Radio Address to the Nation on Education and Drug Abuse
My fellow Americans:
Labor Day weekend is behind us, another summer is almost past, and soon the leaves will start turning colors. But perhaps the surest sign of fall is the sight of young people heading off for their first days of school. This fall I'm glad to say the schools that our children are returning to are in many ways the best they've been in years -- markedly better and still improving. Five years ago there was a widespread feeling in our country that our schools were not doing their job. That's why, in the first few months of this administration, we established a National Commission on Excellence in Education to assess the condition of American education.
enough, the Commission reported back that the instincts of the American people
were right: Our schools were in serious trouble. They were doing so poorly, the
Commission said, that if a foreign nation had done to our schools what we'd
stood by and let happen, we would have considered it an act of war. That
warning touched off a wave of reforms that swept through nearly every town,
school district, and State capital in the country -- a grassroots movement for
education reform that generated more enthusiasm and more action than any amount
of dollars or directives from
Just 2 weeks ago the Nation's Governors met to offer their own proposals for carrying education reform into the nineties. Among other proposals, the Governors suggested that parents have more choice where their children go to school. If one school doesn't do the job right, let them send their children to a school that does. The Governors call their report, ``Time for Results'' -- and with no-nonsense proposals like these, you can bet they'll get results in the years to come. I think we can all expect to see a lot more action in our State capitals, right where it belongs. Let me also call attention to ``First Lessons,'' Secretary [of Education] Bennett's fine, new report on our nation's elementary schools. With this kind of useful information, parents and teachers will be able to continue their progress in the task of fixing our schools.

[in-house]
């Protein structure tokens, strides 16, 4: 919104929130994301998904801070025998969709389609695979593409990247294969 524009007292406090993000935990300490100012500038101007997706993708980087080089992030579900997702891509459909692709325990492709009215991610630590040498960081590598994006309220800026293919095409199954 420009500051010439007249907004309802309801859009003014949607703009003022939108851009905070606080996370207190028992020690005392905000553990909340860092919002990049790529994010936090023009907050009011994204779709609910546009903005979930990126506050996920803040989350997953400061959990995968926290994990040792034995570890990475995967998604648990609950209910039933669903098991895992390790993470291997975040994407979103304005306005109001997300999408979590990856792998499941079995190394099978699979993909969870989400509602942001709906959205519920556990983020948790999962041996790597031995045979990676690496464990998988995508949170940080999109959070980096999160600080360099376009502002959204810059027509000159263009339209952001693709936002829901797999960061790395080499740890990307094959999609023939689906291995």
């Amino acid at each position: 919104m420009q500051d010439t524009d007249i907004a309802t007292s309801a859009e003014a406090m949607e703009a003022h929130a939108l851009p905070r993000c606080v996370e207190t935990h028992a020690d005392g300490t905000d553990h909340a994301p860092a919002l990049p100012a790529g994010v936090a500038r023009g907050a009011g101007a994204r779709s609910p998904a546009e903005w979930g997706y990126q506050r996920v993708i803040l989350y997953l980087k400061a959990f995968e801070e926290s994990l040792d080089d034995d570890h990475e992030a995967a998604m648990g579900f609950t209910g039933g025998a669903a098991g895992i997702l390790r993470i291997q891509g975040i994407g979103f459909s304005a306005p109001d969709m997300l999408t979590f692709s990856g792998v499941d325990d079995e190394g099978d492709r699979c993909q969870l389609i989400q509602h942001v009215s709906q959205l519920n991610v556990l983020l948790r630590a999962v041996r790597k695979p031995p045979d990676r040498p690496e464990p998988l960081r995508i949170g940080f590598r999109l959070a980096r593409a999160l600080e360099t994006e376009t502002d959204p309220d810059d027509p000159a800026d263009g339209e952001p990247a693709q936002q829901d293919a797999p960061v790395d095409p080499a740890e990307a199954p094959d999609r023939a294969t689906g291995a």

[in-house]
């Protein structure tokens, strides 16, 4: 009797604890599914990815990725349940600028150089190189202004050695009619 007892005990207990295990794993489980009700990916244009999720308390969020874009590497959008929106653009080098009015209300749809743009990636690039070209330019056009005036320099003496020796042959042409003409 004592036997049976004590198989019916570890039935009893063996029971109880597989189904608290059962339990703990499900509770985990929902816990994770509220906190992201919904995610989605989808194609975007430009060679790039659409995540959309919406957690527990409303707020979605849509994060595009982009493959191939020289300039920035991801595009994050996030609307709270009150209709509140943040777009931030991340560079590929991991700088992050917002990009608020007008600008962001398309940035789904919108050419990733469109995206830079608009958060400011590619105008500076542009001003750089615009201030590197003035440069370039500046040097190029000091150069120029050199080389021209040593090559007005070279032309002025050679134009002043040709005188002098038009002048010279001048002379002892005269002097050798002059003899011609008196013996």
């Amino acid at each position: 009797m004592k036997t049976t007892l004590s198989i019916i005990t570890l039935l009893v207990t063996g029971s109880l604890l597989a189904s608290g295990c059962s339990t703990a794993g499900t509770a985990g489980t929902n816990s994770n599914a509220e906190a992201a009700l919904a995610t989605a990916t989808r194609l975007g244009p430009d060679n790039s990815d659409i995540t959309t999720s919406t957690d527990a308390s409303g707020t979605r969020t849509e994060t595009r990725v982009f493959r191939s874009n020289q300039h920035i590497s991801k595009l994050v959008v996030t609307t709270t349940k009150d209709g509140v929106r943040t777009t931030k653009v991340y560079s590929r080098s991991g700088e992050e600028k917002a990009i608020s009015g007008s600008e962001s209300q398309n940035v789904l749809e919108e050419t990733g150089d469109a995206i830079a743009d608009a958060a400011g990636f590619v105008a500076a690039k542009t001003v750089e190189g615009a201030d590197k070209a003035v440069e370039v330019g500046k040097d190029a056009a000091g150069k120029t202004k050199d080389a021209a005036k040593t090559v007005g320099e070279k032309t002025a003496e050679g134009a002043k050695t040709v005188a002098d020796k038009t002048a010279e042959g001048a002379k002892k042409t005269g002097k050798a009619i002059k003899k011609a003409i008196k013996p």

As our young people return to school this year, I'd like to close with a special message on something that is fundamental to success in school and throughout life -- and that is staying drug free. Over the summer, we've witnessed a growing national awareness of the waste and tragedy that always lies just one step behind drug use. When it comes to young people using drugs that tragedy is especially great. There's no better time than now -- and no better place than our schools -- for all Americans to stand up, get involved, and do something about drugs.
Later this month, Nancy and Secretary Bennett will introduce a handbook for communities to use to rid schools of drugs. Just as surely as it will require the diligence of parents, teachers, and principals, beating drugs in our schools will require the involvement of neighbors, community groups, law enforcement officials, churches, and synagogues. Everyone will have to get involved. But most importantly, beating drugs will require the courage and conviction of our young people themselves. To those students who are listening today, I'd like to offer a special message: It may be a while ago now, but I can remember how tough it is sometimes being young, and when I was a kid, we didn't have all the temptations and distractions of this modern society. I know that sometimes it takes all the courage you can muster to ``just say no,'' to go with your conscience, what you know is right, rather than with the pack. But that effort is worth it. Don't get caught up in drugs.
Until next week, thanks for listening, and God bless you.
The President spoke at from his ranch in